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Comparison of Anesthetic and Surgical Outcomes of Dacryocystorhinostomy using Loco-regional versus General Anesthesia
Digital Journal of Ophthalmology 2008
Volume 14, Number 1
January 1, 2008
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Mona Harissi-Dagher | Massachusetts Eye and Ear Infirmary
Patrick Boulos | Maisonneuve-Rosemont Hospital
Isabelle Hardy | Maisonneuve-Rosemont Hospital
Joanne Guay | Maisonneuve-Rosemont Hospital

The aim of this study was to compare anesthetic and surgical outcomes of external dacryocystorhinostomy (DCR) under loco-regional anesthesia (LA) versus general anesthesia (GA).

Retrospective chart review of all patients that underwent DCR by one surgeon (IH) over the course of a ten-year period (April 1994 to March 2003).

A total of 221 DCR were performed on 209 patients during the study period: 71 were done under LA (72.0 ± 13.3 years) and 150 under GA (64.2 ± 13.0 years; P<0.001). LA patients had a shorter length of surgery (56.2 ± 15.3 vs. 64.0 ± 18.1 minutes; P=0.001) and required less antiemetic drugs during the first four hours after surgery (P=0.03). Pain was well controlled and patients were comfortable per- and post-operatively. Excluding ecchymosis (38.0% LA vs. 21.6% GA; P=0.01), the rate of minor complications did not differ between the two groups: infection, inflammation or edema (14.1 vs. 18.2%; P=0.13), hematoma (1.4 vs. 2.7%; P=0.52) and epistaxis (22.5 vs. 14.2%; P=0.44). Rates of recurrent symptoms and/or re-intervention (11.3 vs. 13.1%; P=0.91) were comparable for LA and GA.

This study suggests that external DCR performed under LA and monitored anesthesia care may be advantageous. The length of surgery is reduced, post-operative side effects are diminished, and excluding ecchymosis, the rate of minor complications is not increased. These benefits are desirable in a predominantly elderly population where avoidance of GA risks is at times necessary.

Dacryocystorhinostomy, Loco-regional Anesthesia, General Anesthesia
Epiphora from acquired nasolacrimal duct obstruction is a common ophthalmic problem and accounts for up to 3% of ophthalmology clinic visits.(1) A dacryocystorhinostomy (DCR) is a procedure designed to relieve chronic epiphora by bypassing the site of nasolacrimal duct obstruction, or dacryostenosis. A fistula is created between the lacrimal sac and the nasal cavity at the level of the anterior middle turbinate.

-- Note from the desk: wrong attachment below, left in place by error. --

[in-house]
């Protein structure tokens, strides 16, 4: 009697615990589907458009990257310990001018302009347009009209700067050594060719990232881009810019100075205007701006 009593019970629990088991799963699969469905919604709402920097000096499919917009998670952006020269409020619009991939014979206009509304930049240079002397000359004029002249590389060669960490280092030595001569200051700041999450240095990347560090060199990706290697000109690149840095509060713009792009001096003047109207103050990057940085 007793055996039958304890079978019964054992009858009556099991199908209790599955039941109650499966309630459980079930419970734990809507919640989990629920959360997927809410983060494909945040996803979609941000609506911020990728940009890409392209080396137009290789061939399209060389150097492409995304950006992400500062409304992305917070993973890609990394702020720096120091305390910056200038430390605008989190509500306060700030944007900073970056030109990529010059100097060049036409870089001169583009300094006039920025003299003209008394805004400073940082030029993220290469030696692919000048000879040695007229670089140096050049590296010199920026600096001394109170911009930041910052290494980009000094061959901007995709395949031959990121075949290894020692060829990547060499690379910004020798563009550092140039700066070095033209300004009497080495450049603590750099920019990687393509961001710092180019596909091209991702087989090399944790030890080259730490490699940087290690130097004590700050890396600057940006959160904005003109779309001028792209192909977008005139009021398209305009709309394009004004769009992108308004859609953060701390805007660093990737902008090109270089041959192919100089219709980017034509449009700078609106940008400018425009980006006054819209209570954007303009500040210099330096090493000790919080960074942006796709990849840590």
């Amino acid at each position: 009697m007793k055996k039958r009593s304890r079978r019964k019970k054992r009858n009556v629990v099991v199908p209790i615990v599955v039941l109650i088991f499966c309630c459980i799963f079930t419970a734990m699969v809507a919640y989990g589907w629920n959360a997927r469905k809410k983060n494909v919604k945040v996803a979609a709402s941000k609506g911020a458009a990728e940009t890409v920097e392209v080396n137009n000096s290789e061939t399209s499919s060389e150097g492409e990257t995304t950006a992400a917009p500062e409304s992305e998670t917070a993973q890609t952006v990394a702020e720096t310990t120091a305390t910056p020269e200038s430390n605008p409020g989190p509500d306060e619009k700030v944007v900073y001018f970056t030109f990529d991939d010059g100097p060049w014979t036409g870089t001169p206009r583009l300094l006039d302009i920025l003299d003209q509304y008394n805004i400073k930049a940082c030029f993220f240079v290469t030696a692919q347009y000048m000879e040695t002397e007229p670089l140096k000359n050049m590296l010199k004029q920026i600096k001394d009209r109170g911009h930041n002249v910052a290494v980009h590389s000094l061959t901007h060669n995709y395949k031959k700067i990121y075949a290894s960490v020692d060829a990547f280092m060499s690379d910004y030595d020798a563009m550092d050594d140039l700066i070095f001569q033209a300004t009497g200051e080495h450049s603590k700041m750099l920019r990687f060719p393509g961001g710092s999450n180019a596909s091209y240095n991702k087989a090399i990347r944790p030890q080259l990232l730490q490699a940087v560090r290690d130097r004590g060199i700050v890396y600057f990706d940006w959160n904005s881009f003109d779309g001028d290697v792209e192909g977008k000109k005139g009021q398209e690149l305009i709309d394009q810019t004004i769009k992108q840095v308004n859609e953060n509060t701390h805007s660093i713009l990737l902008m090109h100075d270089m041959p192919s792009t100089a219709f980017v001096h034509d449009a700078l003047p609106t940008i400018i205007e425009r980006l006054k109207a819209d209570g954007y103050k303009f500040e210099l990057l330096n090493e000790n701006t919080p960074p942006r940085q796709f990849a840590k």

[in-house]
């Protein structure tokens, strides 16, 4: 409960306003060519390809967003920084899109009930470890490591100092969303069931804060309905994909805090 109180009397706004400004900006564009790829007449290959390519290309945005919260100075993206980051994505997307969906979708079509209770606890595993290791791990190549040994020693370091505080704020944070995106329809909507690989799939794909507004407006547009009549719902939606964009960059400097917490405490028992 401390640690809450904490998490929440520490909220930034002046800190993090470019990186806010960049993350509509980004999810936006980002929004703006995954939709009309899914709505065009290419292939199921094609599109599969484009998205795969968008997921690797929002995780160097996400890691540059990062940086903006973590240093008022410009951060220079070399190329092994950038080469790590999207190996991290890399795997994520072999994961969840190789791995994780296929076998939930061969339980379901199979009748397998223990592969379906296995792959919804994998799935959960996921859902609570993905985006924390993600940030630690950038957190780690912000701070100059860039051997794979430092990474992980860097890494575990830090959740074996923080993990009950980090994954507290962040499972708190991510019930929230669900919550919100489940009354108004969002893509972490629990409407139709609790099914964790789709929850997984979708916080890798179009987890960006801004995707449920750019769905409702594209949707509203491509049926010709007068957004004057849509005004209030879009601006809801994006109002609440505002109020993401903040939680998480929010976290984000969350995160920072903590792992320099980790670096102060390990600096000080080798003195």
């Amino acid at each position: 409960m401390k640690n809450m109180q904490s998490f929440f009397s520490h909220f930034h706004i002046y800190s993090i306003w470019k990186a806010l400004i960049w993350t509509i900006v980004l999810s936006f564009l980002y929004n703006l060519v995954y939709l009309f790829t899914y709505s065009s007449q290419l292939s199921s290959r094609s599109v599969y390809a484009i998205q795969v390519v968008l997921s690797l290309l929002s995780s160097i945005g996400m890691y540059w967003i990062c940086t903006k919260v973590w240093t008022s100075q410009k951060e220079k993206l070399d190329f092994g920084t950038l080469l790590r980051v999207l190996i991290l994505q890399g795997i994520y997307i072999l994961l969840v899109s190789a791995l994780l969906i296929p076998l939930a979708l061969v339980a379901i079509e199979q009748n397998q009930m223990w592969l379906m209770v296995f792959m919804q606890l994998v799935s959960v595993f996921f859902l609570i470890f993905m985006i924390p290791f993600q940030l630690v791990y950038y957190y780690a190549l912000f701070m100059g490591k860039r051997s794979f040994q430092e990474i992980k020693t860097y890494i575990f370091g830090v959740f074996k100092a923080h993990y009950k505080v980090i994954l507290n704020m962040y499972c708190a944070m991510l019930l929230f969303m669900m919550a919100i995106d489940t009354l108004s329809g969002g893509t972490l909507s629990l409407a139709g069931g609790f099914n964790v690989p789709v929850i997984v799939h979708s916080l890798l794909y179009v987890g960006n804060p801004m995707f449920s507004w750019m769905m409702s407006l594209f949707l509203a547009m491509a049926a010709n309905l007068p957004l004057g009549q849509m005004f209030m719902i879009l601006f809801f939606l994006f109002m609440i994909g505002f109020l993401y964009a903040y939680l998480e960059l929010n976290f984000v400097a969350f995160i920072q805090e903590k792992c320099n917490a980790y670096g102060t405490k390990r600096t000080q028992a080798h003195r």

DCR can be performed under general anesthesia (GA) or attended loco-regional anesthesia (LA). Historically, GA has been chosen to eliminate the pain that was often incompletely controlled with LA and to alleviate the anxiety associated with passage through bone and proximity to the eye. Since acquired dacryostenosis is most frequently encountered in elderly patients who suffer from co-morbid conditions, avoidance of GA is desirable.

This paper describes a technique of LA combined with the use of sedatives. The purpose of this study is to evaluate the anesthetic and surgical outcomes of DCR by comparing results following LA versus GA.
Materials and Methods
A retrospective review of patient charts, including hospital and office charts, anesthetic records and surgical protocols, was performed. This study received approval from the Institutional Review Board and adhered to the tenets of the Declaration of Helsinki. All patients who had undergone DCR by the same surgeon (IH) from April 1994 to March 2003 were included in this study. Information such as age, gender, side and duration of surgery was collected for every patient. The type of anesthesia used was noted.

For patients who received LA, peri-operative comfort level was determined by the opioid analgesics used. To be more specific, narcotics were divided into low, moderate, and high doses. By definition, moderate doses of fentanyl ranged from 50 to 150 mcg, moderate doses of sufentanil ranged from 5 to 15 mcg and moderate doses of alfentanil ranged from 500 to 1500 mcg.

Four indicators of pain were used to determine the patient's comfort level: 1) use of high doses of narcotics, 2) repetitive administration of narcotics when the initial dose was moderate or high, 3) use of more than one type of opioid analgesic, and 4) supplementary injection of local anesthetic.

Sedatives, such as midazolam, and hypnotics, such as propofol and ketamine, were noted but were not used to infer peri-operative pain, as these may have been administered for anxiety and do not reliably reflect pain.